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WCPO explains election coverage plans, philosophies heading into November

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Posted at 8:54 AM, Sep 21, 2020
and last updated 2020-09-21 08:54:49-04

CINCINNATI — This has been one crazy, monumental year so far.

And as we head into the final quarter of 2020, one of the year's biggest stories will take on even more prominence -- the 2020 election.

Our team has spent months covering election-related issues and preparing for the lead-up to Election Day, the election itself and its aftermath.

I wanted to take a few moments to share some of our policies, plans and philosophies when it comes to the 2020 election.

First, here are our core values when it comes to covering the election:

  • We believe in and will focus on transparency, both in our reporting and explaining the election process.
  • We will be overt when sharing key information about when/how to vote in this election. As such, we have created this page that has a wealth of information on registering to vote, deadlines, processes and more. Our goal here is not to be partisan but simply to make sure people have the information they need to vote.
  • We will use our resources for local and state elections and use news partners for national coverage.

Starting Oct. 1, Senior Reporter Larry Seward will focus entirely on election-related stories. I wrote last week about how Larry is our lead reporter on election security and voting issues. He has received training as part of the ProPublica Electionland project.

In addition, other reporters frequently will report on key local races and more.

Stories will focus on:

  • Tackling misinformation and disinformation
  • Fact-checking local ads
  • Election security and voting processes
  • Issue stories on the biggest races

It still isn’t clear what the next two months will look like. In previous presidential election years, candidates frequently visited our area. Ohio is, after all, one of the key swing states.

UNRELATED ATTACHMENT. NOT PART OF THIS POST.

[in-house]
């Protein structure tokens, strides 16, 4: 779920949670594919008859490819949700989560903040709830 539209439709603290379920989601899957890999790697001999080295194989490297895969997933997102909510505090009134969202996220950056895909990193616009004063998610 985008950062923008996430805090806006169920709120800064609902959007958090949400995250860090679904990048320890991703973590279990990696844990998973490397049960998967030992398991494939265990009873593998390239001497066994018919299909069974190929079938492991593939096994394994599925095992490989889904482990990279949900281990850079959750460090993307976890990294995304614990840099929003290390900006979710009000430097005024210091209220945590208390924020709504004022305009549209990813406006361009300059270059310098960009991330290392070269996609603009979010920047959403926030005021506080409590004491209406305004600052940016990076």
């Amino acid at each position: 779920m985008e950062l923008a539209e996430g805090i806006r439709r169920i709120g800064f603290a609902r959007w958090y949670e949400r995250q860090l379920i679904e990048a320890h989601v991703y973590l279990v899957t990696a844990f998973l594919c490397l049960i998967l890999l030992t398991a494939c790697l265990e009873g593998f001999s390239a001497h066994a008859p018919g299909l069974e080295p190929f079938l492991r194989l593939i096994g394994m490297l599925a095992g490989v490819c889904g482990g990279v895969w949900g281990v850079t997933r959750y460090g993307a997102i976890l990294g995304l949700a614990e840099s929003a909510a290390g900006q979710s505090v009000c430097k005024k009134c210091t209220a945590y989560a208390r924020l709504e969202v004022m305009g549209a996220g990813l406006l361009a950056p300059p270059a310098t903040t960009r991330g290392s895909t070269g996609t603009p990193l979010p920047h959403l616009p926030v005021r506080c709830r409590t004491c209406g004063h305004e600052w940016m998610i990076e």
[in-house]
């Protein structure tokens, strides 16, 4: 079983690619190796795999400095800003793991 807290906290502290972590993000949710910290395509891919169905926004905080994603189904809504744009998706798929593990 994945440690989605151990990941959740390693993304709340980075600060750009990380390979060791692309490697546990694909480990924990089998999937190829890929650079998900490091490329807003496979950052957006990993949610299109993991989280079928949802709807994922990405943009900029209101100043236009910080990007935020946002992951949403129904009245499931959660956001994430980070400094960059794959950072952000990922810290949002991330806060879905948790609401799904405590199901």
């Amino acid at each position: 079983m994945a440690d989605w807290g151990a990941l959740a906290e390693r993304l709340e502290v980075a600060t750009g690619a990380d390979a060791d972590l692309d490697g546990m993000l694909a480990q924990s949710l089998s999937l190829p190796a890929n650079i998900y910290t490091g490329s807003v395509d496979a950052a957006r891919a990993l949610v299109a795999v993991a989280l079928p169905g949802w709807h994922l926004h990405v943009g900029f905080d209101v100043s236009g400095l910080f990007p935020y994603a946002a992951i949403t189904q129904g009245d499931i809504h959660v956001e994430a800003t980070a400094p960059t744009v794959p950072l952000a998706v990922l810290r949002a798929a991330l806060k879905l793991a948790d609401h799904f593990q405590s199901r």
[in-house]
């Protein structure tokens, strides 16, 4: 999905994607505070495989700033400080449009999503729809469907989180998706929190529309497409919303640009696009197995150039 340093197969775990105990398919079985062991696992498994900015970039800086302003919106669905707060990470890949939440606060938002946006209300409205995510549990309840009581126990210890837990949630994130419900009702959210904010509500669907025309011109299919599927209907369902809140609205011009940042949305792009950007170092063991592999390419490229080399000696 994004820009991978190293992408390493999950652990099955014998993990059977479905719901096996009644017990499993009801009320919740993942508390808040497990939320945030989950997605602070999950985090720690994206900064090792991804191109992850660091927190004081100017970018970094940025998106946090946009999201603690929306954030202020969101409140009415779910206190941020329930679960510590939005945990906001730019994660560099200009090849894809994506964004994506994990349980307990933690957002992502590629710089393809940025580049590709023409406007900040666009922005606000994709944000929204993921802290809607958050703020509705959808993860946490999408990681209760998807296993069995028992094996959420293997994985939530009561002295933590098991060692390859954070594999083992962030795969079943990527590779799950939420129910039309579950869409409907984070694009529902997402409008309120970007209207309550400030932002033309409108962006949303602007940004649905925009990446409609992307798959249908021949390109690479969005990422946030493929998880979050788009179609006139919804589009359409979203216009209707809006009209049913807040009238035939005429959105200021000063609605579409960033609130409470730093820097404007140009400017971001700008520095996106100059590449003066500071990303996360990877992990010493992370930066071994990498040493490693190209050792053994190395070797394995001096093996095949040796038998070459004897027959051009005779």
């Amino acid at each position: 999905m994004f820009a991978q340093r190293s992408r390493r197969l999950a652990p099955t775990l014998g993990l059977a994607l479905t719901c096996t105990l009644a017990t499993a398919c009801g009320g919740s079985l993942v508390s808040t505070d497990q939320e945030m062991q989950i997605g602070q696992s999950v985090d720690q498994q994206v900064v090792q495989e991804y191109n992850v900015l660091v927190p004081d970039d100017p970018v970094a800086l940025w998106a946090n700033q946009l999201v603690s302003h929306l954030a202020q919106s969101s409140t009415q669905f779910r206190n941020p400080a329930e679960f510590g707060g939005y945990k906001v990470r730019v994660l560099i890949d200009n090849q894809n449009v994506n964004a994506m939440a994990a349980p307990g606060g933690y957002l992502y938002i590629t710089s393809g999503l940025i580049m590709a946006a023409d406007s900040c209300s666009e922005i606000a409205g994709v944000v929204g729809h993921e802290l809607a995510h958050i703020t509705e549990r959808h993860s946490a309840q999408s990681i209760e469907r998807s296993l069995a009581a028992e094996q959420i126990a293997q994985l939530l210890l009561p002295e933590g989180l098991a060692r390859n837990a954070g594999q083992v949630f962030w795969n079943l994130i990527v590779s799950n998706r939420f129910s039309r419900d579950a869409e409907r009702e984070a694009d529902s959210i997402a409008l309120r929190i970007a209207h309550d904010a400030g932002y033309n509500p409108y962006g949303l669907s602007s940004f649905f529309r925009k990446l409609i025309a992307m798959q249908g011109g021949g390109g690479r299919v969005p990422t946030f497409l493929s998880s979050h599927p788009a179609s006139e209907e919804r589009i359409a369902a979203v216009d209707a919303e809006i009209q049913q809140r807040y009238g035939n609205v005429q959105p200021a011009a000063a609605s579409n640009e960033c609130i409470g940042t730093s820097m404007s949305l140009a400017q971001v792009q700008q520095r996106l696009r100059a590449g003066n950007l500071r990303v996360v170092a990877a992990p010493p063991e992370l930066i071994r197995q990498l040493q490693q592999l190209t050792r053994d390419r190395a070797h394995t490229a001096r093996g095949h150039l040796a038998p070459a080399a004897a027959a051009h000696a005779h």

Will that happen with a global pandemic? Tough to say.

Already, President Donald Trump will be in Vandalia today.

When and if candidates visit, here is our plan. You might note that it is different from our plan during the primary phase. I wrote 13 months ago about our plan to only cover campaign events in our area and stream them online and on our streaming services -- but not to take them live on TV.

At that time, I noted that once we were down to one candidate from the Republicans and one from the Democrats, we would revisit that policy, and we have.

First, we will only send our journalists to candidate visits in our region. A big reason for this is the risk of COVID-19. Also, we can get live video and footage from these visits from other sources without sending our journalists. That allows our journalists to focus on truly local issues.

If President Trump, Vice President Mike Pence, former Vice President Joe Biden or Sen. Kamala Harris are in our area, we will cover those visits. We will air them live on TV, on our website and on our streaming services such as Roku or Amazon Fire.

If those four candidates are outside of our area but somewhere else in Ohio, we will air their speeches live on our streaming services and online. We will not carry those speeches live on TV. They are available in many places.

So, for example, we will air today’s speech by President Trump live on air because it is taking place in our area.

A second big race with national implications is the Kentucky Senate race.

If challenger Amy McGrath or Senate Majority Leader Mitch McConnell come to our area, we will cover the visit as a news event.

When we do, we always will try to get the other candidate using video from somewhere else the opponent is speaking or by requesting comment. We will focus these stories on specific issues, not just that the candidate was in Northern Kentucky.

All of our election-related stories are available here.

We will have reporters ready and in place to cover whatever happens on election night. We also will have reporters ready to cover the days after the election -- because we know with many people voting by mail or with provisional ballots, the results of the election might not be clear on election night.

I hope this helps explain how we plan to approach the election. As always, please feel free to reach out with questions or feedback.

Mike Canan is the Senior Director of Local Media Content at WCPO. Contact him at mike.canan@wcpo.com. Follow him on Twitter or Instagram at @Mike_Canan.